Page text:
Army's Future Combat Systems at the heart of transformation

The Army's multiyear, multibillion-dollar Future Combat Systems (FCS) program marks one of the fastest procurements in the service's 228-year history.

In October 1999, Eric Shinseki, then the Army's chief of staff, launched a bold initiative to make forces lighter, modular and rapidly deployable. The service's current Abrams tanks and Bradley infantry carrier vehicles pack a potent warfighting punch, but at 70 tons and 35 tons, respectively, each takes up to 30 days to deploy to a combat zone.

Shinseki's goal was to field a brigade in four days, a division in five days and five divisions in 30 days. He first started a program to buy off-the-shelf and lighter, faster infantry carrier vehicles, eventually called Stryker, which are being used in Iraq. He then requested development of next-generation, smaller air and ground vehicles, both manned and robotic, that would use futuristic

offensive, defensive and communication systems to outsmart and outmaneuver heavier enemy forces on the battlefield.

Shinseki sought help from the Defense Advanced Research Projects Agency to start the program because of its technological prowess and an expected backlash from Army communities that believe heavier, more powerful vehicles fight better. In May 2000, DARPA awarded four contracts to four industry teams to develop FCS designs.

With FCS gaining steam and protected by DARPA, Shinseki and Army procurement officials decided that an industry partner was needed to help manage the program after it transitioned out of DARPA. Service officials decided that a lead systems integrator should oversee development and production of the 18 air and ground vehicles that would fight as one, aided by a fast, secure communications network.

In March 2002, the Army selected the industry team of Boeing Co., located in Chicago, and Science Applications International Corp., located in San Diego, as the lead systems integrator. The two companies started awarding FCS study contracts in anticipation of the Defense Department approving the program.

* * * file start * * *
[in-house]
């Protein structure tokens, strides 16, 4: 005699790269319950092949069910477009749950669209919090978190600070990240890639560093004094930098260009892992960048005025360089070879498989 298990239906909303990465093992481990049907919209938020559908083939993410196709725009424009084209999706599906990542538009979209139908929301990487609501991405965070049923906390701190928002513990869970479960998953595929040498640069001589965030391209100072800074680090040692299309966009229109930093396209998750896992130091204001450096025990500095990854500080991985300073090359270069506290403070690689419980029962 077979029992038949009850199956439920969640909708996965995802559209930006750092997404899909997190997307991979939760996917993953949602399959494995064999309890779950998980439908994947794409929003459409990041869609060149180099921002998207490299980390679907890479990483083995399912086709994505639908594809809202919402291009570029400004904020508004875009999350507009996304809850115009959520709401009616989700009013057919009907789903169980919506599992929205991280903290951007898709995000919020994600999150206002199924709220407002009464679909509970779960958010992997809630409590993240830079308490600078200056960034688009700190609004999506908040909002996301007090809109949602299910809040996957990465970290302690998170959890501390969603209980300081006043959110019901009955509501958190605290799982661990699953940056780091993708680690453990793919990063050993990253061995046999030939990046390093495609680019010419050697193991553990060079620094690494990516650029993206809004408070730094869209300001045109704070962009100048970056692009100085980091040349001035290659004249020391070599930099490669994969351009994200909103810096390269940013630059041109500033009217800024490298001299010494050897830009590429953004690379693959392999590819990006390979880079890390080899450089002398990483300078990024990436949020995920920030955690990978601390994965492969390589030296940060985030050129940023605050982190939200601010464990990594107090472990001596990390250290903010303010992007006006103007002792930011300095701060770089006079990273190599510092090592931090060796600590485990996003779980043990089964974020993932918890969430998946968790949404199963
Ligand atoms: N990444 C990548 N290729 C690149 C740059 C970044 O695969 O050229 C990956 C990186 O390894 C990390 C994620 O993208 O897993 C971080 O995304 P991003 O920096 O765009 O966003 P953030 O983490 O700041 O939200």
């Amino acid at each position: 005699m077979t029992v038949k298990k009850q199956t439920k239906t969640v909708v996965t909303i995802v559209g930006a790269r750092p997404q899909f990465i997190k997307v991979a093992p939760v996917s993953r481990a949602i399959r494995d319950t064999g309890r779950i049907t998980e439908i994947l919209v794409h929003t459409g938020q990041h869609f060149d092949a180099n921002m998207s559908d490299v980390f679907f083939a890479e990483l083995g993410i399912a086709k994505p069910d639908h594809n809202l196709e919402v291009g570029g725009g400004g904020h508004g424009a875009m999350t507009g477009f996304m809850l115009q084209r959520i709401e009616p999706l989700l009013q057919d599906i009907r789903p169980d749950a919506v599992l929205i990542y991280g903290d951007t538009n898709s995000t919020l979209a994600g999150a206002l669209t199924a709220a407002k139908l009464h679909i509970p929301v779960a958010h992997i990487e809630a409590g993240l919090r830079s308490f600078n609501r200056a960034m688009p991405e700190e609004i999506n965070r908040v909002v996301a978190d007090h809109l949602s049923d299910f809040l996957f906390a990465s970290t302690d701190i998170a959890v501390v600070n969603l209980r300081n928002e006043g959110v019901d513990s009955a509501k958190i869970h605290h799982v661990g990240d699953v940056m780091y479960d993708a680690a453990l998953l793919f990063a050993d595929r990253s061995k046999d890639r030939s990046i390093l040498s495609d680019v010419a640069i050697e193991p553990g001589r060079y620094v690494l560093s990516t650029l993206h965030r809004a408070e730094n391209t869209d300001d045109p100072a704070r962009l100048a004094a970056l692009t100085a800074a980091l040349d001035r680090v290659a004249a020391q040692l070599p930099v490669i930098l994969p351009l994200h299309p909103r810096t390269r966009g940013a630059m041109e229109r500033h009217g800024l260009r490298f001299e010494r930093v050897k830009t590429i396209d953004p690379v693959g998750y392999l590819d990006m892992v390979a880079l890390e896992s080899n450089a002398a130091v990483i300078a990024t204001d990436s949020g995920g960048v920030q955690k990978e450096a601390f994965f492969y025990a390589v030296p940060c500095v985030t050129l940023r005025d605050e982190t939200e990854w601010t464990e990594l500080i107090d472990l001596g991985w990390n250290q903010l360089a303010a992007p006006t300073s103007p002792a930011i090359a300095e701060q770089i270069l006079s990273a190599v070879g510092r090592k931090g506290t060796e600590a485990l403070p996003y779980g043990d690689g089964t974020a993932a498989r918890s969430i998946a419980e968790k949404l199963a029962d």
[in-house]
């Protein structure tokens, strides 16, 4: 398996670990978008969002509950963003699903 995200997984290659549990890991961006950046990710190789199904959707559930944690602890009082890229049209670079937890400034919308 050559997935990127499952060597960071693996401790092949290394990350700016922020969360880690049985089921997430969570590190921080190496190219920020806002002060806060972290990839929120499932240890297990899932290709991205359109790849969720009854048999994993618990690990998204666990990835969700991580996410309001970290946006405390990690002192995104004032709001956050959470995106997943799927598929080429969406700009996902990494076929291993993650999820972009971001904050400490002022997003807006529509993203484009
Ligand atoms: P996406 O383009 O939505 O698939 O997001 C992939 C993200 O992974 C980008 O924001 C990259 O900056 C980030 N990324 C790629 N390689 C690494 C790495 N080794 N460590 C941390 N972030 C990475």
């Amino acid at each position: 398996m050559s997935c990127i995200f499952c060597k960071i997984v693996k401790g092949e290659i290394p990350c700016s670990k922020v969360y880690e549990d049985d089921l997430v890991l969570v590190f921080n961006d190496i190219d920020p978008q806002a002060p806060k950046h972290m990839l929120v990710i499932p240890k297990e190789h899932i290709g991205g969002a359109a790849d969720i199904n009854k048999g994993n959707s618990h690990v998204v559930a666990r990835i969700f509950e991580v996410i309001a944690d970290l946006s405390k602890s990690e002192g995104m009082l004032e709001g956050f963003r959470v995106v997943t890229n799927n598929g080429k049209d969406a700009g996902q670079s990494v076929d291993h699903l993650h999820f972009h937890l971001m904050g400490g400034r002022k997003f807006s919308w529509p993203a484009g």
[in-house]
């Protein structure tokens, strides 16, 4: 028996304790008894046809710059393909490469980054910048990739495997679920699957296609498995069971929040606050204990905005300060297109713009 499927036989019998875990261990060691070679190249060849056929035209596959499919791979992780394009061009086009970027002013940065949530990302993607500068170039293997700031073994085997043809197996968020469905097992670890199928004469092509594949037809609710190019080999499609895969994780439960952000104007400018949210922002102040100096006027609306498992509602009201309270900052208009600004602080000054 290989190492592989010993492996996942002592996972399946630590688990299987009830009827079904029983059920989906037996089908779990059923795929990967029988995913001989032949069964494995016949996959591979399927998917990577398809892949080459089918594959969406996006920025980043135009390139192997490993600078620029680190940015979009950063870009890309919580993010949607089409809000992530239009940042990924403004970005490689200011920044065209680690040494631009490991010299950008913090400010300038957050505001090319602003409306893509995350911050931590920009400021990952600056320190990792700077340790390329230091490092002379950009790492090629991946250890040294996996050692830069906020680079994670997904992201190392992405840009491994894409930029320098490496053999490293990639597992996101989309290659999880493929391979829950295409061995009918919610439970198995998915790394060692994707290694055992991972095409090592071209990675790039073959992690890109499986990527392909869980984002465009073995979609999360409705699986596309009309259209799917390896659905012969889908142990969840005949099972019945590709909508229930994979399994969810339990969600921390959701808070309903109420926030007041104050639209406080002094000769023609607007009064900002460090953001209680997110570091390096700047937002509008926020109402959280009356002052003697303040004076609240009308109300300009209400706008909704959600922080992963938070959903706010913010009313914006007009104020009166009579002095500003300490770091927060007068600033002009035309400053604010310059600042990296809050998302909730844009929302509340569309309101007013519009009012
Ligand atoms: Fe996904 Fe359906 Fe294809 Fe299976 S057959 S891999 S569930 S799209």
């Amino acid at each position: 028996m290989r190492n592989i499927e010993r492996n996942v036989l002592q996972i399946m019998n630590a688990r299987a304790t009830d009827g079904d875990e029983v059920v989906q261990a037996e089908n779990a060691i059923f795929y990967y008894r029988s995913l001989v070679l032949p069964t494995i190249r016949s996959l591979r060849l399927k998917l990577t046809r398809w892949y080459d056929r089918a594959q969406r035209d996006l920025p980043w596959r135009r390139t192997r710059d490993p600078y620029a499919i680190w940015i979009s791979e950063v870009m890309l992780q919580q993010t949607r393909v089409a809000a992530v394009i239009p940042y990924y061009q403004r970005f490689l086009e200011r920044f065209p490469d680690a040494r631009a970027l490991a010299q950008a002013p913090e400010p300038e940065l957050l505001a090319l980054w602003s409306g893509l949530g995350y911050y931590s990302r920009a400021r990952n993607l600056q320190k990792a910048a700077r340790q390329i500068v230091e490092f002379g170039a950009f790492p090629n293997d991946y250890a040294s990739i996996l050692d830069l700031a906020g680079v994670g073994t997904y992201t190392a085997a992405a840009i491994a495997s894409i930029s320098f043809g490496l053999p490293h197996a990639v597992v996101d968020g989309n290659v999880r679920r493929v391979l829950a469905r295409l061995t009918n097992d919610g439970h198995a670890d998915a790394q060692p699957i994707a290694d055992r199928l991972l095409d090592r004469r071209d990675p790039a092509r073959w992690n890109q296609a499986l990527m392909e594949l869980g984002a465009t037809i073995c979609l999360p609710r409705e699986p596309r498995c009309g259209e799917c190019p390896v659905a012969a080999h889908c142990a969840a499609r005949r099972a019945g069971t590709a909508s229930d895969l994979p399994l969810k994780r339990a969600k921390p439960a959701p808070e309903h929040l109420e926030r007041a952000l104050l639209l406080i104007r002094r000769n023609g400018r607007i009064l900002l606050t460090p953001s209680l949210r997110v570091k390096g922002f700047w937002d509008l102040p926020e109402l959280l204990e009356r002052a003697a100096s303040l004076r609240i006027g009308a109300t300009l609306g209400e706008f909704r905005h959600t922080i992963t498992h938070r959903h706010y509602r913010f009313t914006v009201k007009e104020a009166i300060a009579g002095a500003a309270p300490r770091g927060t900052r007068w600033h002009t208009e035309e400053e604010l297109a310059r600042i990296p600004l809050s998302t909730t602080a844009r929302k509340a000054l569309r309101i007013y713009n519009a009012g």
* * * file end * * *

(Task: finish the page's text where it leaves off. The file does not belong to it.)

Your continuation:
On May 14, 2003, The Defense Acquisition Board approved FCS' next acquisition phase,

and the department on May 31, 2003, signed off on it. Boeing and SAIC by last August chose and awarded contracts to 21 companies to design and build its platforms, hardware and software.

Last December, Boeing and SAIC received a $14.8 billon contract from the Army to oversee the program through DOD's systems development and demonstration phase. On Dec. 15, 2003, General Dynamics Corp. and United Defense LP each received a $2 billion contract from Boeing and SAIC for engineering and development of the eight manned ground vehicles agreed to in January 2003.

In April, Officials from General Dynamics and United Defense will recommend to the Army, Boeing and SAIC the drive system, lethality and weight requirements for manned ground vehicles in the Manned Ground Vehicle Systems Requirements Review, said Peter Keating, director of communications and public relations for General Dynamics Land System. In August, the two companies will propose how voice, video, data and weapons systems should work inside the vehicles.

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